As you can see, there are various factors and analyses that must be applied when looking at a premises liability case. A premises liability lawyer can help you analyze the situation and determine liability. Such an analysis can be overly complex and difficult for an injured party and their family to navigate.

Whether you have been injured on somebody’s hunting land, a store, a friend’s rental property, boat, beach house, or any other property of another, contact a South Carolina premises liability attorney today to see if you may be entitled to compensation.

How Much Will  South Carolina Premises Liability Lawyers Cost You?

Do not hesitate to contact a South Carolina premises liability injury attorney. Strom Law Firm will not charge for an initial consultation and will be able to help assess any legal rights to potentially recover financial compensation. Strom Law Firm also will serve as a protection from insurance companies trying to contact you for a quick and low settlement.

South Carolina Premises Liability Lawyers for Premises Liability Injuries

Our South Carolina premises liability lawyers are ready to meet with you in person at your convenience. Strom Law Firm is experienced in representing victims of South Carolina premises liability accidents and other accident injuries. You can also contact us online or by phone at 803-252-4800 to schedule a time to talk with a member of our team.

South Carolina Premises Liability Lawyers

Helping Those Who Have Been Injured on Someone Else’s Property

The Premises Liability Lawyers at Strom Law Firm fights for compensation from negligent property owners. We understand South Carolina’s statutes and the complex legal questions that can arise in premises liability cases. Many of these accidents may include multiple injured parties who have suffered numerous and significant injuries. The lawyers at Strom Law Firm will devote time and resources to fighting for fair compensation on behalf of our injured clients. We take the necessary steps to hold bus companies accountable for the injuries caused by their negligence or other wrongful behavior.

Entering a parking lot, retail store, or even someone’s home should not place you in harm’s way. We have worked with dozens of clients who have been hurt on property owned by another person or organization. Many cases involving premises liability actually slip and fall accidents, crime victims, dog bites  Neither of these cases are simple matters because of the frequently complex issues regarding insurance coverage and liability. If you or someone you love was injured through a defective property condition, you could be entitled to damages for medical bills, pain and suffering, and lost wages.

Premises Liability Lawyers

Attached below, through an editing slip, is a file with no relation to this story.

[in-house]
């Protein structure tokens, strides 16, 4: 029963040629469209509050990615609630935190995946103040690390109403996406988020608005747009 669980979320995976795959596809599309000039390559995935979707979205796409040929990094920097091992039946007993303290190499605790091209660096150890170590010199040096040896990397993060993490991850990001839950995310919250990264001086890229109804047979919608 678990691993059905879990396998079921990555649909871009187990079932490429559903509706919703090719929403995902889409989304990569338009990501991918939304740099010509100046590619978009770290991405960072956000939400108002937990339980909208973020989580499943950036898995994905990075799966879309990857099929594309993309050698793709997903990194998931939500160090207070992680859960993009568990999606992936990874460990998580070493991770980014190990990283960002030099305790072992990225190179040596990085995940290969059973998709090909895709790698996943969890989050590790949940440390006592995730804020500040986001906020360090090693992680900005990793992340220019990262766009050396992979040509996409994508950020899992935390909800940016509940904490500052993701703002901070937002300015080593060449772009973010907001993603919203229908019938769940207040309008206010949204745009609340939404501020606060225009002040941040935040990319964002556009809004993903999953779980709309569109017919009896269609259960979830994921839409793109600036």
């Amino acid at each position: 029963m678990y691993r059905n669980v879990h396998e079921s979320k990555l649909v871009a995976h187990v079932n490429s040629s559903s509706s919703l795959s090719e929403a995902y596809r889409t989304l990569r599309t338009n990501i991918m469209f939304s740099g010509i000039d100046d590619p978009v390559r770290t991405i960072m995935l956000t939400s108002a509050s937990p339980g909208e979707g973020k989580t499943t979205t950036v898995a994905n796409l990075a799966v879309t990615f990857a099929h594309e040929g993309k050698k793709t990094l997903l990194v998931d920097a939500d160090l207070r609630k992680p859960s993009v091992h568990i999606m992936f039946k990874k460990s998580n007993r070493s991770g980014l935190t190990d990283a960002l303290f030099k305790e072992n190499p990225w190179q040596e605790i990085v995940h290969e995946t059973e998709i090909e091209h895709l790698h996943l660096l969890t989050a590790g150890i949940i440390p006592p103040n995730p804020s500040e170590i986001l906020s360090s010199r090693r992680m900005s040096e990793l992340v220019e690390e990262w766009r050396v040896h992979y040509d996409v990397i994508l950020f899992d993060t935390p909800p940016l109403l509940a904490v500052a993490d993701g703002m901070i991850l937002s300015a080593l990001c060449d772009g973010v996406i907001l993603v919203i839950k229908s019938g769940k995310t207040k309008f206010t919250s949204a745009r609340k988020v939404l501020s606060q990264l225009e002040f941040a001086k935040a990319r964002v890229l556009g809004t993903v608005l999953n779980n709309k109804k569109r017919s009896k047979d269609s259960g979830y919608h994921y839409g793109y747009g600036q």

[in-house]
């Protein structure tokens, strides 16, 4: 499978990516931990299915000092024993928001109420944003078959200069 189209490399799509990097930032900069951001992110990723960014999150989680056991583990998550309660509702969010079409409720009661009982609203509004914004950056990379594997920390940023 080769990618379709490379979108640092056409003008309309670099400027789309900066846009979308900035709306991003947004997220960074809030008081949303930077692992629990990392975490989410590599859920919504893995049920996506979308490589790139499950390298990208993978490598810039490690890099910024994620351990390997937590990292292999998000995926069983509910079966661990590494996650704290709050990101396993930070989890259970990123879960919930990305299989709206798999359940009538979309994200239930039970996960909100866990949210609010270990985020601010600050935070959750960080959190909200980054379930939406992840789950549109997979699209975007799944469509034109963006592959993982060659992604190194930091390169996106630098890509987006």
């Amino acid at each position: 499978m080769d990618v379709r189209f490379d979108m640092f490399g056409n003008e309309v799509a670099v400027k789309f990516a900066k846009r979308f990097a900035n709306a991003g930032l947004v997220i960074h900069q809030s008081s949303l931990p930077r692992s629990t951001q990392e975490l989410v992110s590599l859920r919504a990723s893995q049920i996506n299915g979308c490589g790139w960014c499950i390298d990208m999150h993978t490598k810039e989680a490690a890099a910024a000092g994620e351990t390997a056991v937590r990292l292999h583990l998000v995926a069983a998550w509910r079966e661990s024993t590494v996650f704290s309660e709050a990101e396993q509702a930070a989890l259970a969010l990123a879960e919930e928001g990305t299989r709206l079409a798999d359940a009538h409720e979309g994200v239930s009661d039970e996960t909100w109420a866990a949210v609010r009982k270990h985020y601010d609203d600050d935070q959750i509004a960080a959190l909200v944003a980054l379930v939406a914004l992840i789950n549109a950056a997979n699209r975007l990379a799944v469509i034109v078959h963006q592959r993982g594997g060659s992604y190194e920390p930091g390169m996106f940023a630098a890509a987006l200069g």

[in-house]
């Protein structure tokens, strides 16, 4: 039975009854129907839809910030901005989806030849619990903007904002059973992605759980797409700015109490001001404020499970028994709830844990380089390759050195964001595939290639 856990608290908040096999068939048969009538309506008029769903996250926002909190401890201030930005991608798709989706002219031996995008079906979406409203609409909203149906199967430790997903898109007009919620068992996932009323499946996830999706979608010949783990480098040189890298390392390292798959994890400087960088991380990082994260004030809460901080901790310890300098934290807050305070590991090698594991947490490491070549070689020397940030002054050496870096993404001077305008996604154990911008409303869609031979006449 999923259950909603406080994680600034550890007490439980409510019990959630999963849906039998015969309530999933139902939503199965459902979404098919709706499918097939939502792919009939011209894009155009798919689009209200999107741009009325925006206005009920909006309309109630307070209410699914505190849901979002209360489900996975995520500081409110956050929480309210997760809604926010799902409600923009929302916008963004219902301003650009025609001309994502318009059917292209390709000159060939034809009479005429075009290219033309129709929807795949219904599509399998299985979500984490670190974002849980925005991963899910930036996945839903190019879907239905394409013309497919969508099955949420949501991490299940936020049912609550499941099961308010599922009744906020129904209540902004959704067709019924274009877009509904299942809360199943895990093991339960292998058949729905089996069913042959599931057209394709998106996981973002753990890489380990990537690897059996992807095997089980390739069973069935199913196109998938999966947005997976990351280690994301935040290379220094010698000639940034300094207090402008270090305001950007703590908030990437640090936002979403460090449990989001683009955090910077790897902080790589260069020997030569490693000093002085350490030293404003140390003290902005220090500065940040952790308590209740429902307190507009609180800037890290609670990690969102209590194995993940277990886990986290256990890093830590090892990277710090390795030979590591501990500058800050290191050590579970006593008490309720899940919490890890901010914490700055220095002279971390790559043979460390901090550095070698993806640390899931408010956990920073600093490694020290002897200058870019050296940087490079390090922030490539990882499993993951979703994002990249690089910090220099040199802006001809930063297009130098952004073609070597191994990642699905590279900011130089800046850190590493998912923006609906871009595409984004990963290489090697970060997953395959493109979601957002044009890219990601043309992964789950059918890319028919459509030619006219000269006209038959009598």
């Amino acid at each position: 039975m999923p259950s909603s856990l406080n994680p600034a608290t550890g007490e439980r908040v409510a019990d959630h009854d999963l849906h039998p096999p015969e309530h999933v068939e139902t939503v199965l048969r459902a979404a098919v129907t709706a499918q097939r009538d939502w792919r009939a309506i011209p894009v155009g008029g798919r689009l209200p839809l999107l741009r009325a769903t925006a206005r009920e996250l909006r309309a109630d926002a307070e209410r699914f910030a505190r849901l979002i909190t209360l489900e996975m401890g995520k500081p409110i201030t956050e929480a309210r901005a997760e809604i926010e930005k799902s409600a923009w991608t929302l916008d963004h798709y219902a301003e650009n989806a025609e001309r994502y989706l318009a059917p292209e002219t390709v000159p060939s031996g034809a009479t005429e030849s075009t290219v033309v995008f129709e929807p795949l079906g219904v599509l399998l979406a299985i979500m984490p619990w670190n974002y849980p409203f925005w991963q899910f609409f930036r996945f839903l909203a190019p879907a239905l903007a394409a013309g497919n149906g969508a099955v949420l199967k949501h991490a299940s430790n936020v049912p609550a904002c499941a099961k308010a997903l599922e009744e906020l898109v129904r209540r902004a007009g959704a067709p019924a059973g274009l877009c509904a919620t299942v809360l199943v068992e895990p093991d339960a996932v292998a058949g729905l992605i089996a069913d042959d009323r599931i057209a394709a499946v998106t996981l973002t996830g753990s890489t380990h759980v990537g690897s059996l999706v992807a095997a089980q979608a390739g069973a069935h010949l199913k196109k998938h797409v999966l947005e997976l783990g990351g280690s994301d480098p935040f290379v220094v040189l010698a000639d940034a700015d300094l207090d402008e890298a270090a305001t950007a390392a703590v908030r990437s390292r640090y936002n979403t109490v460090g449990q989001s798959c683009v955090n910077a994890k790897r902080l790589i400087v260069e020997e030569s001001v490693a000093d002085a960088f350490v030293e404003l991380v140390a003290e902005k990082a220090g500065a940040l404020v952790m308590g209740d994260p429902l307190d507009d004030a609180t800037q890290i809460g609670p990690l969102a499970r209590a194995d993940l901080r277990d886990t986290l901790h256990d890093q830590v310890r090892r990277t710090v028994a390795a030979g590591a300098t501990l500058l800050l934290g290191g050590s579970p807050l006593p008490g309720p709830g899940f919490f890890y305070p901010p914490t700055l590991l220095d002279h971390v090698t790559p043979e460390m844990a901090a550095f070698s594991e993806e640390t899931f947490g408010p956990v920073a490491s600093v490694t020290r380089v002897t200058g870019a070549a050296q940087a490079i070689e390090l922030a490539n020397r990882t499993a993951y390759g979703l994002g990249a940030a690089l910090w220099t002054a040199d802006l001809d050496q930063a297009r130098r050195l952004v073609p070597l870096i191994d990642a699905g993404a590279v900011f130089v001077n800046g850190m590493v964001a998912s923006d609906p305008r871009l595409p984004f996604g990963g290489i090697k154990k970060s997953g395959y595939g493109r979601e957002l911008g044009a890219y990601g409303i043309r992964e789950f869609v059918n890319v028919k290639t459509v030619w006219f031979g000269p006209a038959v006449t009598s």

Our premises liability lawyers help accident victims injured in:

  • playground accidents
  • elevator accidents
  • sexual assault at an apartment complex
  • sexual assault in a business
  • sexual assault in a parking lot
  • accidents occurring on unsafe fast-food playgrounds
  • swimming pool accidents
  • failure to provide adequate security
  • accidents and injuries caused by negligent security
  • dog bites and animal attacks
  • government property accidents
  • slip and fall accidents in retail stores and restaurants

Proving a Premises Liability Claim

In order to establish a claim for premises liability, it must be established that the victim was on the property covered by the property owner’s insurance policy. Importantly, claims are paid by an insurance company and not the actual property owner. You must also establish that the owner of the premises breached the standard of care.

What is the Standard of Care in a Liability Claim?

The standard of care also called reasonable care or ordinary care is the level of care a property owner should reasonably give to maintaining the safety of their property and ensuring the safety of the people who enter that property. The standard of care owed to a person on someone else’s property depends upon whether the person on the property is a trespasser, a licensee, or a business invitee.


A trespasser is someone who enters the property of another without an express or implied invitation, for his or her own purposes, and not to perform any duty owed to the owner. Where property owners are not aware of the presence of trespassers, property owners usually do not have any duty to warn a trespasser of a danger, or to make their premises safe for the benefit of a trespasser. However, if the property owner is aware that people are trespassing, the property owner may be obligated to exercise ordinary care in relation to the safety of a trespasser.